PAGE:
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Before discharge, overdose ED patients should be connected to treatment options, says NIDA director

Posted on 04-09-2018 Posted in Drug Abuse - 0 Comments

Before discharge, overdose ED patients should be connected to treatment options, says NIDA directorMajority of drug overdose patients, visiting the emergency department (ED), are released immediately after being administered naloxone, the antidote. Paucity of time and staff does not allow further action in any case. But according to National Institute on Drug Abuse (NIDA) Managing Director Nora Volkow, the practice of discharging victims of an opioid or heroin overdose from the ED, without connecting them to remediation, should be considered a malpractice. The director said this while talking at the National Rx Drug Abuse and Heroin Summit, held from April 2-April 5, 2018 at Atlanta, Georgia.

Research has shown that in the absence of a treatment, one in 10 people who overdose on an opioid or heroin die within a year of overdose. Unfortunately, people who overdose once are likely to land in the ER again. Some are lucky the second time as well, others are not.

Importance of MAT in jails and detention centers

While touting the agency’s work in combating the opioid crisis, Volkow also mentioned the importance of providing medicated-assistance treatment (MAT) in jails and corrections centers. She said that such actions help reduce the rate of mortality from opioid addiction. Currently, almost half of the inmates of prisons and correctional centers have a substance use disorder (SUD). In the absence of medical treatment, the condition of the inmates worsens and most overdose within a year of their release.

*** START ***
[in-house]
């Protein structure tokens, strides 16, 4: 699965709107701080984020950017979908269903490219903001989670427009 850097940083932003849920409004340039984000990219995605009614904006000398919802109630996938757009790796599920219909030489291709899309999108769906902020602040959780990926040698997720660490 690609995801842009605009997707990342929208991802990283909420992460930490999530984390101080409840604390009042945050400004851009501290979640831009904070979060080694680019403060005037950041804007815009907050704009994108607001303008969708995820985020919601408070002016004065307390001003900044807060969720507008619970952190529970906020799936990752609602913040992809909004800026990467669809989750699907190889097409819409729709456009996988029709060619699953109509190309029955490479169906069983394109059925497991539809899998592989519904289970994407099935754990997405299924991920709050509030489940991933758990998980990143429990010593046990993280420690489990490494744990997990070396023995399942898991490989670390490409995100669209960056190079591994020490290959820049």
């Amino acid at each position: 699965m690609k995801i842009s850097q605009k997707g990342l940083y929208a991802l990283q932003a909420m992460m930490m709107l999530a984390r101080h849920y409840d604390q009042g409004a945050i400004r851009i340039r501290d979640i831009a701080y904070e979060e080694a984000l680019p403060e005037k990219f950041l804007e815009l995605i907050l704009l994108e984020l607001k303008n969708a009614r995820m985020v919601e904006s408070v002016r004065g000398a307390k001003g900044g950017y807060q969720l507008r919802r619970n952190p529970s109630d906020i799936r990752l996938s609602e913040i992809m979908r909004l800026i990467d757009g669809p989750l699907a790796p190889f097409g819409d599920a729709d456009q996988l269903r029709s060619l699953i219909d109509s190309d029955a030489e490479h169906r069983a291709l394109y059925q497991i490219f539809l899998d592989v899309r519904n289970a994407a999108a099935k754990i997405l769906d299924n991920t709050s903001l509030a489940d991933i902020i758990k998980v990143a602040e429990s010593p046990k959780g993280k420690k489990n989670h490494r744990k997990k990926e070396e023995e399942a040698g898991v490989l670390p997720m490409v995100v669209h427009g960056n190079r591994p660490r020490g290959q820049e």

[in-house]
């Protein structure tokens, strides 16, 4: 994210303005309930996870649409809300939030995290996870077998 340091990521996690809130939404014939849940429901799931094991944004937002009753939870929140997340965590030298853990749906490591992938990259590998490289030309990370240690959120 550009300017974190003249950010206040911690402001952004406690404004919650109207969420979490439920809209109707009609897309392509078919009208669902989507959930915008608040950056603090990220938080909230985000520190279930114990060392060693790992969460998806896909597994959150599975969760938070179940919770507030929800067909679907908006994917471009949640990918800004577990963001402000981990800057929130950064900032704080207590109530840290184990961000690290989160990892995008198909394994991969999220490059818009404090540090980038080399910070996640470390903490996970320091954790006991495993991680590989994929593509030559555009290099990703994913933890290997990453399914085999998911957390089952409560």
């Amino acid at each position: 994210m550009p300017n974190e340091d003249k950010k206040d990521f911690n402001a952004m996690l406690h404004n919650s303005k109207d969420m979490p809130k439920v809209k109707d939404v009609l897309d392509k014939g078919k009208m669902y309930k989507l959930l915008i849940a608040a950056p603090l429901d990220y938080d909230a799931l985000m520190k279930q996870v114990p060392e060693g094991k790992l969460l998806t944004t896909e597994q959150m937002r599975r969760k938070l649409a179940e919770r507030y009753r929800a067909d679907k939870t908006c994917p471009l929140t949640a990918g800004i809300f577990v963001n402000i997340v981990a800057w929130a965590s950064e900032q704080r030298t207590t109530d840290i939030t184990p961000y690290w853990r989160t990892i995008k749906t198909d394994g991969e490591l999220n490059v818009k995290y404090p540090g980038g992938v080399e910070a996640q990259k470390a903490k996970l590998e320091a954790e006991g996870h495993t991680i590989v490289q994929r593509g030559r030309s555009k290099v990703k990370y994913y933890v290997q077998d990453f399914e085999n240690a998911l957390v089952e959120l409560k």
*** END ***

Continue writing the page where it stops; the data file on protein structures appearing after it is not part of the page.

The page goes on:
Quoting the example of Rhode Island, the director said that the state had started treating every inmate with an opioid or heroin use disorder, with either buprenorphine, methadone or naltrexone, which has reduced the overdose fatalities by 12 percent. Moreover, the number of mortalities involving drug overdose, went down by 60 percent, in the year after release.

NIH launches HEAL

In another related development, the National Institutes of Health (NIH) announced the launch of the HEAL (Helping to End Addiction Long-term) initiative on April 4 2018. According to the press release, HEAL is “an aggressive, trans-agency effort to speed scientific solutions” for stemming the opioid epidemic which has left many dead in its wake.

In order to carry out its missives, the NIH has doubled its funding, with Congressional approval, for opioid-related research and pain from $600 million in 2016 to $1.1 billion for the fiscal year 2018.

HEAL is expected to provide impetus to NIH research through the following measures.

  • Carrying out a study on patients living with musculoskeletal pain for the singular purpose of identyifng the biomarkers of pain.
  • Prioritizing research on all those medications, trials for which had been abandoned midway.
  • Developing a vaccine that would effectively block opioids from crossing over the blood brain barrier (BBB). The BBB is a semipermeable membrane between the blood circulating in the brain and the brain itself. Once this is blocked, the opioids will have no impact on the reward centers in the brain, thereby diminishing the potential for abuse.
  • Finding newer types of MAT, including one involving an extended release antagonist with the ability to last six months in the human body, thereby reducing the need for monthly or daily doses of antidotes.
  • Evaluating the efficacy of therapies like acupuncture, mindfulness and transcranial magnetic stimulation (TMS) for treating pain.
  • Developing longer-acting and more potent versions of naloxone.
  • Tackling neonatal abstinence syndrome (NAS). Currently, every 25 minutes, a baby is born with an opioid withdrawal. NAS babies require prolonged hospital stay and have low birthweight and respiratory complications.
  • Identifying other pain medications.

Finding help for heroin and opioid addiction

The opioid epidemic has severely impacted the Americans. Even if an individual is not doing drugs, he/she may have lost a friend, family member, colleague, or neighbor to the opioid epidemic. Drugs like heroin, are not only addictive, but are also psychologically draining.

Sovereign Health of Florida is a trusted treatment center offering integrated treatment plans for substance abuse and addiction problems and various mental disorders. Our state-of-the-art facilities offer heroin detox in Florida in a safe and secure environment ensuring long-term recovery. Call at our 24/7 helpline to know more about our heroin addiction treatment centers. You can also chat online with our representative for immediate assistance.

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